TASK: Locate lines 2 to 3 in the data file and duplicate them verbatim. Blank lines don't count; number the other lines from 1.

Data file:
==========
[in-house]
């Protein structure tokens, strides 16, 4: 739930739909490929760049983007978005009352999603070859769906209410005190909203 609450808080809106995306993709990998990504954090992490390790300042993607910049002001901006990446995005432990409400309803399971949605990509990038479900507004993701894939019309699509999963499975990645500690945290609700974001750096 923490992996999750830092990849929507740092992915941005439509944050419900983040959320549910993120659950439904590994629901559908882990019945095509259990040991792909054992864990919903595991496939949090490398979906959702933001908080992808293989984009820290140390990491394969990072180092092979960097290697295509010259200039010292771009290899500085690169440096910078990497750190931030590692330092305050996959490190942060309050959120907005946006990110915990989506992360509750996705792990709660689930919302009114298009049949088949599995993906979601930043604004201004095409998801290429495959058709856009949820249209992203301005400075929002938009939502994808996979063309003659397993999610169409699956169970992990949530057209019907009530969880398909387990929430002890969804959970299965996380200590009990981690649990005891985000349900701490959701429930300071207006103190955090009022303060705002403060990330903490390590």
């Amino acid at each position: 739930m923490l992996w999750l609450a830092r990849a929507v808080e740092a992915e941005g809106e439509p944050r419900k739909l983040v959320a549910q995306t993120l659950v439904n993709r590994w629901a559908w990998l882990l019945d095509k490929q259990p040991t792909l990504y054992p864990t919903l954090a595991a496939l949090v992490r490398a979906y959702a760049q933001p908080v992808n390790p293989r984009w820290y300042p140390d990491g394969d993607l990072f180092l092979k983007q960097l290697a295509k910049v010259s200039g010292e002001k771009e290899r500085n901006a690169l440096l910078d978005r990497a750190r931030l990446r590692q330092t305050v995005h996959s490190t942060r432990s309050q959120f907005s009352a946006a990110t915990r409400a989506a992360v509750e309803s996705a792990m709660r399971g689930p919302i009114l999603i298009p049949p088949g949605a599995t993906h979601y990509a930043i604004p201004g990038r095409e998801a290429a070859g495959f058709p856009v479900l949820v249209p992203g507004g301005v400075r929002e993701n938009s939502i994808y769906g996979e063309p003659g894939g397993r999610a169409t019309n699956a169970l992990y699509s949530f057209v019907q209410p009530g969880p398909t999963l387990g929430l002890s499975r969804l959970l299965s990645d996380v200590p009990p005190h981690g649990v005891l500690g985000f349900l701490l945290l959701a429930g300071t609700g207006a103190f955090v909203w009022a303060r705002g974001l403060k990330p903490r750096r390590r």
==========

């Protein structure tokens, strides 16, 4: 739930739909490929760049983007978005009352999603070859769906209410005190909203 609450808080809106995306993709990998990504954090992490390790300042993607910049002001901006990446995005432990409400309803399971949605990509990038479900507004993701894939019309699509999963499975990645500690945290609700974001750096 923490992996999750830092990849929507740092992915941005439509944050419900983040959320549910993120659950439904590994629901559908882990019945095509259990040991792909054992864990919903595991496939949090490398979906959702933001908080992808293989984009820290140390990491394969990072180092092979960097290697295509010259200039010292771009290899500085690169440096910078990497750190931030590692330092305050996959490190942060309050959120907005946006990110915990989506992360509750996705792990709660689930919302009114298009049949088949599995993906979601930043604004201004095409998801290429495959058709856009949820249209992203301005400075929002938009939502994808996979063309003659397993999610169409699956169970992990949530057209019907009530969880398909387990929430002890969804959970299965996380200590009990981690649990005891985000349900701490959701429930300071207006103190955090009022303060705002403060990330903490390590």
């Amino acid at each position: 739930m923490l992996w999750l609450a830092r990849a929507v808080e740092a992915e941005g809106e439509p944050r419900k739909l983040v959320a549910q995306t993120l659950v439904n993709r590994w629901a559908w990998l882990l019945d095509k490929q259990p040991t792909l990504y054992p864990t919903l954090a595991a496939l949090v992490r490398a979906y959702a760049q933001p908080v992808n390790p293989r984009w820290y300042p140390d990491g394969d993607l990072f180092l092979k983007q960097l290697a295509k910049v010259s200039g010292e002001k771009e290899r500085n901006a690169l440096l910078d978005r990497a750190r931030l990446r590692q330092t305050v995005h996959s490190t942060r432990s309050q959120f907005s009352a946006a990110t915990r409400a989506a992360v509750e309803s996705a792990m709660r399971g689930p919302i009114l999603i298009p049949p088949g949605a599995t993906h979601y990509a930043i604004p201004g990038r095409e998801a290429a070859g495959f058709p856009v479900l949820v249209p992203g507004g301005v400075r929002e993701n938009s939502i994808y769906g996979e063309p003659g894939g397993r999610a169409t019309n699956a169970l992990y699509s949530f057209v019907q209410p009530g969880p398909t999963l387990g929430l002890s499975r969804l959970l299965s990645d996380v200590p009990p005190h981690g649990v005891l500690g985000f349900l701490l945290l959701a429930g300071t609700g207006a103190f955090v909203w009022a303060r705002g974001l403060k990330p903490r750096r390590r």